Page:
Birds

May days

Story & Photo By E. Vernon Laux - May 4, 2006

This snowy egret - with a shaggy crest, yellow lores (skin between eye and beak), body breeding plumes, and distinctive "golden slippers" - was photographed on Beach Road. This species used to breed in several rookeries on the Vineyard but seems to be gone from all its former colonies. There is a colony nesting on Nomans Land and at many places on little islands around Cape Cod.

This is the best month of the year for birds on the Vineyard - so far. The "so far" qualifier, at the end of the last sentence, is in recognition of the extreme differences between the spring and fall bird migrations. Almost all land birds and many other kinds of migrant birds follow entirely different routes heading north in the spring and then south in the fall. The New England coast is much quieter during spring than during the fall migration.

If plotted, drawn on a map of the Americas, the annual route for most species would be described as an ellipse. The northbound journey typically showing a straight shot up through the middle of North America, the southbound trip, a slower, coastal journey, punctuated with long straight flights over ocean waters or the Caribbean to Central and South America.

After a typically long and frankly rather boring late winter and early spring, there is noticeable change in the bird world. Not just a little but lots of changes as both migrants and local nesters continue to arrive. If you are inclined to put out orange halves, bowls of jelly, keep the suet feeder stoked, or put out a hummingbird feeder, there is no time like the present. The orioles, catbirds, grosbeaks, hummingbirds and other species are all passing through and they are hungry.

A perfect illustration of why birds stay inland in the spring would be to look back at the weather earlier this week from May 1 thru 3. A typical spring storm that brought strong and persistent northeast winds, blowing in all that cold air from out over the Gulf of Maine and the North Atlantic and lots of precipitation making it feel like a late-winter storm. This retards emergent vegetation, knocks down insect activity to just about nil and basically makes life very hard for any insectivorous migrant birds and newly arrived breeders.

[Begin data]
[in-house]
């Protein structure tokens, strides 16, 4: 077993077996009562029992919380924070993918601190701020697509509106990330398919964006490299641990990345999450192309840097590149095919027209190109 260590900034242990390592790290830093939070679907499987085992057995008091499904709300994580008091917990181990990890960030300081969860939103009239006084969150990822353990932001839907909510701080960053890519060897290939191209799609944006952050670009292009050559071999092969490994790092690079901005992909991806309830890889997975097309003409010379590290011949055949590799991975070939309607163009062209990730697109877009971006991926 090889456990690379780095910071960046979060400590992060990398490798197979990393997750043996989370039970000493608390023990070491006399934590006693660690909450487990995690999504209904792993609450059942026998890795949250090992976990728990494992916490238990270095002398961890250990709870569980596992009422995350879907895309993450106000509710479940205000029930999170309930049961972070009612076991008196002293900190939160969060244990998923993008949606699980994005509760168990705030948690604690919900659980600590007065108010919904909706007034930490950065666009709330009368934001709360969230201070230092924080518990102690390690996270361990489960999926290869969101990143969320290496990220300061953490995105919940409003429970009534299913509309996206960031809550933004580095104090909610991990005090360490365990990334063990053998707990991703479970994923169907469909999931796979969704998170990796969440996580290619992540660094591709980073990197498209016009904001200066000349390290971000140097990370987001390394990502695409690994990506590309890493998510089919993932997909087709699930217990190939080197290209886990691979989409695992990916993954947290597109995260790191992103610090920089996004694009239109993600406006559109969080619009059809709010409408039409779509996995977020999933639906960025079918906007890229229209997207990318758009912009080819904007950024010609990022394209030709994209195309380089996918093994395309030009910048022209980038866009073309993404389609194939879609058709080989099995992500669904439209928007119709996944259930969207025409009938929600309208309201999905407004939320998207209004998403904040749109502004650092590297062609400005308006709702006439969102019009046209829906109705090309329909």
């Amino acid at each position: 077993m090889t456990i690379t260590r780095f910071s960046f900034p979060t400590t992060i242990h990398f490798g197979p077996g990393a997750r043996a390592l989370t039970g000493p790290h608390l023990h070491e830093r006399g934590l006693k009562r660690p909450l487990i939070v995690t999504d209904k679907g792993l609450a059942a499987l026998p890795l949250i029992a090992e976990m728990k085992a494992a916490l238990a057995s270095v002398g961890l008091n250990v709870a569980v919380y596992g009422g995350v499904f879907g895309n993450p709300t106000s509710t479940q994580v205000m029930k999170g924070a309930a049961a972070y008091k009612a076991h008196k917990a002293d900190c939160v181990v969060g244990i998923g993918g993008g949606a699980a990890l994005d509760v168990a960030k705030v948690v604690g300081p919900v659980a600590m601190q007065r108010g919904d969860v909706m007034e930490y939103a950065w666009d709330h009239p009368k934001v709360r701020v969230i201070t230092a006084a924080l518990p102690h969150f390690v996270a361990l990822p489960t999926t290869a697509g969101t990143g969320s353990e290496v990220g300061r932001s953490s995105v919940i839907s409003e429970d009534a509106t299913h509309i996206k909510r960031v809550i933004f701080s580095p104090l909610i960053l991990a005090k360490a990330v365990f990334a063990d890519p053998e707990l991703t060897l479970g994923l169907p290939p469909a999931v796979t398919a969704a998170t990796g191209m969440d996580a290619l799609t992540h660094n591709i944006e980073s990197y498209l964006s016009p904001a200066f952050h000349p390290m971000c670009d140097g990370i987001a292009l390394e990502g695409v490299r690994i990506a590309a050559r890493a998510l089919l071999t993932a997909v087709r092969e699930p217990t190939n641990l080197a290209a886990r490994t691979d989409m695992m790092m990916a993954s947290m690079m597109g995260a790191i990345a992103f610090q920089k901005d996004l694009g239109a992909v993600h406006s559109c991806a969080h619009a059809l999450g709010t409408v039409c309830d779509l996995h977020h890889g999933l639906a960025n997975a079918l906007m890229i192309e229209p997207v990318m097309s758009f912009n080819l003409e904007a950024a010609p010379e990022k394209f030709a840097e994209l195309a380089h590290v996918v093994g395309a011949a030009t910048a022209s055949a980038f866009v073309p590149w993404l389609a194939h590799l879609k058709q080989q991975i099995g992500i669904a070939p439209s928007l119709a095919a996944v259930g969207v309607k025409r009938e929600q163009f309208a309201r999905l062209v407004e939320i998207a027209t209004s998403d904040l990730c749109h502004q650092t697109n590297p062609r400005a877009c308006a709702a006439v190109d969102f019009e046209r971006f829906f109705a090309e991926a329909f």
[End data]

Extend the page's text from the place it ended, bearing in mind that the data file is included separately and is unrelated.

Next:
Yellow, pine, and other newly arrived warblers resort to desperate measures when they arrive and there is nothing to eat. It is rather stunning to be watching a suet feeder that has had the same birds visiting all winter and spring when all of a sudden some new, extremely colorful bird arrives to take a life-sustaining caloric bite of beef fat. It takes the human psyche away from itself and into the wonders of the natural world, the mystery of little birds migrating thousands of miles and finding what they need to sustain them on an incredible journey.

Exciting times
Mornings in May are exciting, whether looking at bird feeders or better yet out listening and looking for birds at a favorite spot. No two mornings are the same during migration, although when the wind persists from the northeast it can be very similar on land, and it is always interesting to patrol familiar ground and see what the night sky has delivered. It is hard to predict exactly what each morning will bring but surely if the wind is from the west there will be nocturnal migrants in the night sky that might very well end up wherever you happen to bird. The only way to know is to get out and look. Looking for birds increases one's chances a whole lot.

New arrivals have been trickling in. Hummingbirds have been reported from all Island towns. Rose-breasted grosbeaks have been reported by Charlie Finnerty in Chilmark and Debbie Carter in Edgartown, both seeing their first on or about April 24. A few male Baltimore orioles have been seen, but the big wave of these birds has yet to arrive. Generally they arrive en masse, some time over the next week to 10 days. If they show up in your yard or elsewhere please, call the bird line and let it be known.

Small numbers of birds have arrived with singles here and there. I suspect that when the weather breaks, it looks like the wind will come from the southwest and skies will clear on the day this paper comes out on May 4. There should be a large and noticeable incursion of migrants as soon as this happens, as the recent nasty northeast wind and rain effectively bottled up northbound migrants in this part of the world. The birds are keeping a schedule in the spring and arrival time back on the breeding ground is very precise. They can only wait so long and when delayed by bad weather they attempt to make up for it by pushing hard to get north.

The northeast winds, while bad for land birding are not all bad. The plus side is that it concentrates sea birds along coastlines and often impressive numbers of migrating loons, waterfowl, northern gannets, and other birds can be seen close to shore. Last May after a similar strong storm close to the end of the month, both red and red-necked phalaropes, pelagic shorebirds that nest in the Arctic, were driven inshore. Great views of both species in breeding plumage were possible, something that had not happened on the Island, at least that we know about, ever before.

There is always something going on, something to see, some new bird song or behavior to see and experience during any day in May. Until next week - keep your eyes to the sky!

To contribute news about birding activities or sightings, call The Times Birdline, 508-693-6100, extension 33, or e-mail birds@mvtimes.com.